June 15, 2021

Your Pride read, watch, and listen list

Consider this your Pride reading and viewing list: We’ve got recommendations for your summer downtime from The Meteor Fund’s 21 For ’21 Syllabus, featuring works that center the LGBTQ+ community’s past—and future. (If you’ve never read June Jordan, now’s the time.)

Plus, keep reading to hear from the ACLU’s Chase Strangio (one of the lawyers behind last year’s major Supreme Court victory on LGBTQ+ workplace rights) about the new wave of anti-trans legislation—and why “queer survival” should matter as much as “queer magic.” He’s the guest on this week’s UNDISTRACTED, and it’s a good one.

First, that reading and viewing list. We asked some of the most interesting people we know for works that help point the way toward a more feminist future. (Download the full Syllabus at The Meteor Fund.) Plenty of their recommendations center LGBTQ+ creators, characters, and perspectives:

FILM Lingua Franca, by Isabel Sandoval. It’s “a story about a character that is rarely seen on-screen: an undocumented, Filipina trans woman.” —Shared by Define American founder Jose Antonio Vargas 

BOOK The Selected Works of Audre Lorde, with an introduction by Roxane Gay. “When I think about feminist futures, I think about what we can carry from the past too, about the women who carved space so we might have these visions now.” —Shared by Gabriela Garcia, best-selling author of Of Women and Salt, and feminist and migrant justice organizer

PLAYLIST SOUL(SIGNS) by Brandon Kazen-Maddox (which will debut on the new streaming platform Broadstream). “SOUL(SIGNS) reimagines 10 songs by iconic Black women like Gladys Knight and Nina Simone as ASL music videos…Brandon’s work has expanded my own thinking around communication as well as how important it is to make space for accessibility, queerness, exploration, and joy.” —Shared by interdisciplinary artist Natalie Frank  

POETRY Affirmative Acts by June Jordan. “My all-time favorite poet who explores Blackness, feminism, and liberation through her beautiful poetry.” —Shared by Alicia Garza, principal, Black Futures Lab and the Black to the Future Action Fund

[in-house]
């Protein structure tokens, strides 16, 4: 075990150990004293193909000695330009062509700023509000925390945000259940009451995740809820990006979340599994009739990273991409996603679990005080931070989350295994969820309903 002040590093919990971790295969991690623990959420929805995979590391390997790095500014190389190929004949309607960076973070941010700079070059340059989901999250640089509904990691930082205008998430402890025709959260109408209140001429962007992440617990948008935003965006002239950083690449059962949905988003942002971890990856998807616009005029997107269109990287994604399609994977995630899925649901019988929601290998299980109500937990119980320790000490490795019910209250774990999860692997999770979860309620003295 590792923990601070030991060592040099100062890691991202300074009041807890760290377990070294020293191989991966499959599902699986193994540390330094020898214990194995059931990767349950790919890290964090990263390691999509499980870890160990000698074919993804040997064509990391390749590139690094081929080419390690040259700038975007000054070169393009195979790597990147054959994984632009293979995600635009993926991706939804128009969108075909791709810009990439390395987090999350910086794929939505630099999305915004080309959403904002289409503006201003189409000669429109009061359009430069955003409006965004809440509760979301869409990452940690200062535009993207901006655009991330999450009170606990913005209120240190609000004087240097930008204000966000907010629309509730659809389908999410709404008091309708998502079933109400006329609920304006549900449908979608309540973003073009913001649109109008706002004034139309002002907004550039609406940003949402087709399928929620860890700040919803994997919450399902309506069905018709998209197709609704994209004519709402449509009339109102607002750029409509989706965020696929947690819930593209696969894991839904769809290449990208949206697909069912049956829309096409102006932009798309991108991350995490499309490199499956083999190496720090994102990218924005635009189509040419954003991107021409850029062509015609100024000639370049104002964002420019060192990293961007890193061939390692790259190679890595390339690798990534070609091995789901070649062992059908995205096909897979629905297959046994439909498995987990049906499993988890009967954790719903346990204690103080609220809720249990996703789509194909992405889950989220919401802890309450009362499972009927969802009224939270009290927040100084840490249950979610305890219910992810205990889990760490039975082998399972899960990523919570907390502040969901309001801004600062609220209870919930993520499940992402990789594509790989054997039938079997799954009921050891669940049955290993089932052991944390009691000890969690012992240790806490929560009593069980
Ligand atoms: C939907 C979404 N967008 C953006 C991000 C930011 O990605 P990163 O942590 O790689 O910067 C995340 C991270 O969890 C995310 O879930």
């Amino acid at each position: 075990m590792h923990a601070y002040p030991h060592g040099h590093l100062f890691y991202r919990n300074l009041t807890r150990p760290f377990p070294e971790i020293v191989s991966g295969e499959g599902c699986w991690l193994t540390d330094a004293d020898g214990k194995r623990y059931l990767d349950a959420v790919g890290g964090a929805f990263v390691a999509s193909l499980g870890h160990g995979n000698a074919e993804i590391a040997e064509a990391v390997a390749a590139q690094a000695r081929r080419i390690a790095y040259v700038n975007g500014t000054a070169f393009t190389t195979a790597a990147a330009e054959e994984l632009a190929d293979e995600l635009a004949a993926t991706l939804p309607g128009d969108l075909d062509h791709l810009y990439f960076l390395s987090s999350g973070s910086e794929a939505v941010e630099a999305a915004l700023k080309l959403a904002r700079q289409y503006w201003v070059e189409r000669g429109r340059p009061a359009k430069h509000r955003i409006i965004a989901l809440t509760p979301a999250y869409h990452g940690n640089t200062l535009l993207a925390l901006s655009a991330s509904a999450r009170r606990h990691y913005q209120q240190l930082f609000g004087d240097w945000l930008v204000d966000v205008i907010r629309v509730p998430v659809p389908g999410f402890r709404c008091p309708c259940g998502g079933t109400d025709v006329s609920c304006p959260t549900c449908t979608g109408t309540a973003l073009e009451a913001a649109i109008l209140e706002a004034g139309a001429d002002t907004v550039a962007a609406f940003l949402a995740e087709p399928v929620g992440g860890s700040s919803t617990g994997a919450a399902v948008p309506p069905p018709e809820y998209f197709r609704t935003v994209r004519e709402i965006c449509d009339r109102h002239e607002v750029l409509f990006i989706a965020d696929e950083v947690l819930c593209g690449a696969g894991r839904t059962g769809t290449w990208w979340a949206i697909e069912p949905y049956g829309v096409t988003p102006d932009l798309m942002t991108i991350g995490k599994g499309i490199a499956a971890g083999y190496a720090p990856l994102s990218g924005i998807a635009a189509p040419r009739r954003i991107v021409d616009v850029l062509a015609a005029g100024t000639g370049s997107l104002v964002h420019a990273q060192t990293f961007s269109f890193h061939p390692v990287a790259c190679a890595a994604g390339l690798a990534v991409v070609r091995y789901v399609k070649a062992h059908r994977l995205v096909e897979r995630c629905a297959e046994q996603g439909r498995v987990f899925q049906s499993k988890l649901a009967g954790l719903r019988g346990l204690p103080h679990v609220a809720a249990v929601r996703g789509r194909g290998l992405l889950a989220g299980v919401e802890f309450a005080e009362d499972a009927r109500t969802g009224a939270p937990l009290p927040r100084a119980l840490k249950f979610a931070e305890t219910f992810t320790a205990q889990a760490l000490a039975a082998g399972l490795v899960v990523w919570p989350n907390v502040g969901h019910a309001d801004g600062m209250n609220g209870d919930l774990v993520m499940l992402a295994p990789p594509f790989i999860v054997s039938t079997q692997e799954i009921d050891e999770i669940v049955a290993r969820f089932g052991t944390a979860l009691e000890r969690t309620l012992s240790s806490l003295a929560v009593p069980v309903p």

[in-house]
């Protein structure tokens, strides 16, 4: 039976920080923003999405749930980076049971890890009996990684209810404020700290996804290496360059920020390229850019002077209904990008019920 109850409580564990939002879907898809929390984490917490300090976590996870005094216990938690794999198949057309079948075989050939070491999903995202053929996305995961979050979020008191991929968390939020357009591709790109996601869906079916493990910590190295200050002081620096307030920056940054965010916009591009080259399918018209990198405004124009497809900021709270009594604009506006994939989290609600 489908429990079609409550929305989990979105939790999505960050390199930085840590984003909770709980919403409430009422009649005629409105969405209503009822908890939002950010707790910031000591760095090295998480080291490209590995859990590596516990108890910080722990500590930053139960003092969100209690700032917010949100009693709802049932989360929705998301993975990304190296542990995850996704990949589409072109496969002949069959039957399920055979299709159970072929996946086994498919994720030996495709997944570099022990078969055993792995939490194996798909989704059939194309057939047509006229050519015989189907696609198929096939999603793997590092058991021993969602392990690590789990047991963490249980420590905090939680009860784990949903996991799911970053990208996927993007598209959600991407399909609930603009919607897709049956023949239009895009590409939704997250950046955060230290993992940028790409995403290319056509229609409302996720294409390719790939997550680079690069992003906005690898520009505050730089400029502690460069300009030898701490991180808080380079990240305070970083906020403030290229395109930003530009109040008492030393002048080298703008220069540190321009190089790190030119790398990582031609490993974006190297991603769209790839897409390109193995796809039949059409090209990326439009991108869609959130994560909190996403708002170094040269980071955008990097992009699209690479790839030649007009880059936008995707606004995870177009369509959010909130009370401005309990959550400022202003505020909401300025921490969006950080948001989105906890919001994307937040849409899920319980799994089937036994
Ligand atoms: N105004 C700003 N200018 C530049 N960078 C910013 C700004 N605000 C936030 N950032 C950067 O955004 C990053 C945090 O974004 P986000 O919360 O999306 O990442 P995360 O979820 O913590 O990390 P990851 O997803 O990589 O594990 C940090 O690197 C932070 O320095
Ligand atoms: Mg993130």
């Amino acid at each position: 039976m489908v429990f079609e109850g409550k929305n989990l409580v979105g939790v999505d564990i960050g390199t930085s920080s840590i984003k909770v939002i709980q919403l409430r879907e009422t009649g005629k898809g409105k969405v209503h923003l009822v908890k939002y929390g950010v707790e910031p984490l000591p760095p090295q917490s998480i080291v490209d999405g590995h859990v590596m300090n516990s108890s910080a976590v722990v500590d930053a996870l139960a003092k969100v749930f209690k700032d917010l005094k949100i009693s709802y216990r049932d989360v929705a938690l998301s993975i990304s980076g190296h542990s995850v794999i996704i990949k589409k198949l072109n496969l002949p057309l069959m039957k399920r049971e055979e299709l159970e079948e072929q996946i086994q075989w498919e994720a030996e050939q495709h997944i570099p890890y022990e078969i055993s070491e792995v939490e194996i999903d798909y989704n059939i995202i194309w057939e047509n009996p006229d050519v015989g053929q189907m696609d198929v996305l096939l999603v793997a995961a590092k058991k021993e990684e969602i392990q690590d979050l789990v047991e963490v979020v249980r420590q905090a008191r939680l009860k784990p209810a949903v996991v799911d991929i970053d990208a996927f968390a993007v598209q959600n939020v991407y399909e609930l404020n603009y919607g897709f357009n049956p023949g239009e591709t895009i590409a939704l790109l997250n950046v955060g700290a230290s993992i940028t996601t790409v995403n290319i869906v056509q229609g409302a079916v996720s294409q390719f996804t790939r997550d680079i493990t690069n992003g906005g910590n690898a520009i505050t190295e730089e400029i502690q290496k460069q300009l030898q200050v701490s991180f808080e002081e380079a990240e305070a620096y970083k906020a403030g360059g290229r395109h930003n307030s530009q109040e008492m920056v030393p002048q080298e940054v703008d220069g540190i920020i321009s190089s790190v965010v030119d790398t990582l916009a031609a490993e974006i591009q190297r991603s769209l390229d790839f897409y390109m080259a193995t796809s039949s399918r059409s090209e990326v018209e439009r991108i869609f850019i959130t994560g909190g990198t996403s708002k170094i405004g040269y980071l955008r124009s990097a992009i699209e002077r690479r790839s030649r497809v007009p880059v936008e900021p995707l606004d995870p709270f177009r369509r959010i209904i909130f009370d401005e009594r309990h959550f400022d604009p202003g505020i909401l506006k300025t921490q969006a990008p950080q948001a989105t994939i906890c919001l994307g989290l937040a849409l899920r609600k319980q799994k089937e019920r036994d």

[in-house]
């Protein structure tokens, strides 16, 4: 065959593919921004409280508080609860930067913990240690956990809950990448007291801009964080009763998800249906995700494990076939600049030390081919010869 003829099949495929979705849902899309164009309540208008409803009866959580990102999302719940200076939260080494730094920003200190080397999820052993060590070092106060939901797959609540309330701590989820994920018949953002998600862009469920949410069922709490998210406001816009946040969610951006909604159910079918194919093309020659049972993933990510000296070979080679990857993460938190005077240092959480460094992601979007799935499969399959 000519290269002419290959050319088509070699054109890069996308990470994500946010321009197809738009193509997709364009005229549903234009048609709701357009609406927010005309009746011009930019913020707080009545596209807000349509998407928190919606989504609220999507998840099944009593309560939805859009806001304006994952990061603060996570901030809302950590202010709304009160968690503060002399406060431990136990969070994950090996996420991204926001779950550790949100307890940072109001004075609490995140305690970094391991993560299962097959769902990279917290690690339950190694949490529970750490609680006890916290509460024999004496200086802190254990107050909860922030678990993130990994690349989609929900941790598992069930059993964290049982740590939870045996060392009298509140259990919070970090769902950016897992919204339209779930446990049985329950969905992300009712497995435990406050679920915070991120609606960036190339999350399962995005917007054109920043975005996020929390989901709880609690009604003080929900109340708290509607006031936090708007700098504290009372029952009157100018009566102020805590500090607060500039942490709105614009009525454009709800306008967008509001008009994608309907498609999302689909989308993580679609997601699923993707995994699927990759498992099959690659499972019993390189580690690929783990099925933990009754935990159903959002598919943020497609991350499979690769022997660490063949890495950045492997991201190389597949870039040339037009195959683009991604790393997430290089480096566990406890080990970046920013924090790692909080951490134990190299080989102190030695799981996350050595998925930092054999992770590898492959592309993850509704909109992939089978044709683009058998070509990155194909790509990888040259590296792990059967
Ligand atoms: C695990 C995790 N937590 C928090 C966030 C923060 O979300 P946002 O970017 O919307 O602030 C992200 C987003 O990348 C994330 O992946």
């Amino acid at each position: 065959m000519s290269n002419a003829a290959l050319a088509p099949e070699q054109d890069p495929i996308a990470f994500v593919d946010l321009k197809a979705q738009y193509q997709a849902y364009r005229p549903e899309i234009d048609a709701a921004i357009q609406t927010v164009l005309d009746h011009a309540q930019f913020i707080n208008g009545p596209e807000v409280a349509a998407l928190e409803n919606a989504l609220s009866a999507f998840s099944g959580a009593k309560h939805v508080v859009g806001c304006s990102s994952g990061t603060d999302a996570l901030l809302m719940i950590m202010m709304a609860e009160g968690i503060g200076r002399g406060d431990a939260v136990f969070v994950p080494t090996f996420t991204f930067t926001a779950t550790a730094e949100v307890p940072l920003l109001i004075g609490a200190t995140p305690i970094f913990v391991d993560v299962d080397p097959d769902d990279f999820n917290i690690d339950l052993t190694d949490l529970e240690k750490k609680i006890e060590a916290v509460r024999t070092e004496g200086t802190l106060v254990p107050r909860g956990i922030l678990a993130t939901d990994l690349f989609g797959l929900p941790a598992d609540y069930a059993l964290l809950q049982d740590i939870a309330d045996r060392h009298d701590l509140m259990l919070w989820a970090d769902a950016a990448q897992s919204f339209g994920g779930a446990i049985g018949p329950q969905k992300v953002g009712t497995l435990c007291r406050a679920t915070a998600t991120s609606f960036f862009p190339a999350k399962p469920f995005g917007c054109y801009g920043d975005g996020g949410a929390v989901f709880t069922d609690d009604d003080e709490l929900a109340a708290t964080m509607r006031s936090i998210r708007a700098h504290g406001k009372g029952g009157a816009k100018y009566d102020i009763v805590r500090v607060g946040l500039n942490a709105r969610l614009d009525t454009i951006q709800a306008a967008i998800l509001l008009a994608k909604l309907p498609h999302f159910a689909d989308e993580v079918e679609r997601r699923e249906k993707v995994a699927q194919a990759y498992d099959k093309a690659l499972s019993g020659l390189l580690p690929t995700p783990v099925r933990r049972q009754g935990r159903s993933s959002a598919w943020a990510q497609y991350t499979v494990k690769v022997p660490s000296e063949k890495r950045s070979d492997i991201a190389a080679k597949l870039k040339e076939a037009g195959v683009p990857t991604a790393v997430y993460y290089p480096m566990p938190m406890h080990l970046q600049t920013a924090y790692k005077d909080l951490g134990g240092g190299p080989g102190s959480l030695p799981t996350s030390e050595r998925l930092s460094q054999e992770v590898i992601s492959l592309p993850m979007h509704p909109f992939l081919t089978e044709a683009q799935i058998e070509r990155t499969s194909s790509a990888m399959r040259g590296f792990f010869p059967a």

SPEECHAin’t I a Woman?” by Joy Ladin. “Ladin’s writing is wise and lyrical: She writes better than anyone else I know about the way trans people search for God.” —Shared by professor, author, and The New York Times opinion writer Jennifer Finney Boylan 

Image (top): Getty Images/NurPhoto
The 21 For ’21 Syllabus is produced by The Meteor Fund, an affiliated charitable project of The Meteor.


Over 100 anti-trans bills have been introduced across 33 states this year, making 2021 the worst year in history for legislative attacks on the LGBTQ+ community. Many of these bills seek to prevent trans kids from playing on sports teams or receiving gender-affirming health care.

What’s behind this war on transgender youth? And what can we do about it? To find out, Brittany Packnett Cunningham sat down with lawyer Chase Strangio, deputy director for transgender justice with the ACLU’s LGBTQ & HIV Project (and one of Time’s 2020 “most influential people in the world”), on this week’s episode of UNDISTRACTED.

Strangio argues that the current wave of anti-trans legislation is fueled by a right wing that realizes it’s lost the battle against same-sex marriage and is desperately searching for a new enemy. But more than that, he says, “It’s a eugenics project”—and that fact should terrify us.

“What Republican lawmakers are saying is: ‘It’s bad to be trans. It hurts people to be trans. Let’s use the power of the government to stop people from being trans,’” says Strangio. “And I think we should be responding with the urgency of a project that has a lot of genocidal impulses, because that is ultimately what’s going to happen.”

Watching transgender youth be targeted by these attacks has been particularly hard, adds Strangio. “I love being trans, and having the ability to exist as myself has been so liberating…The idea that the government or private actors with power would try to constrain people’s opportunities to realize their full magic and potential…I just can’t stand for that.”

Listen on Apple Podcasts,  SpotifyStitcher or wherever you get your podcasts.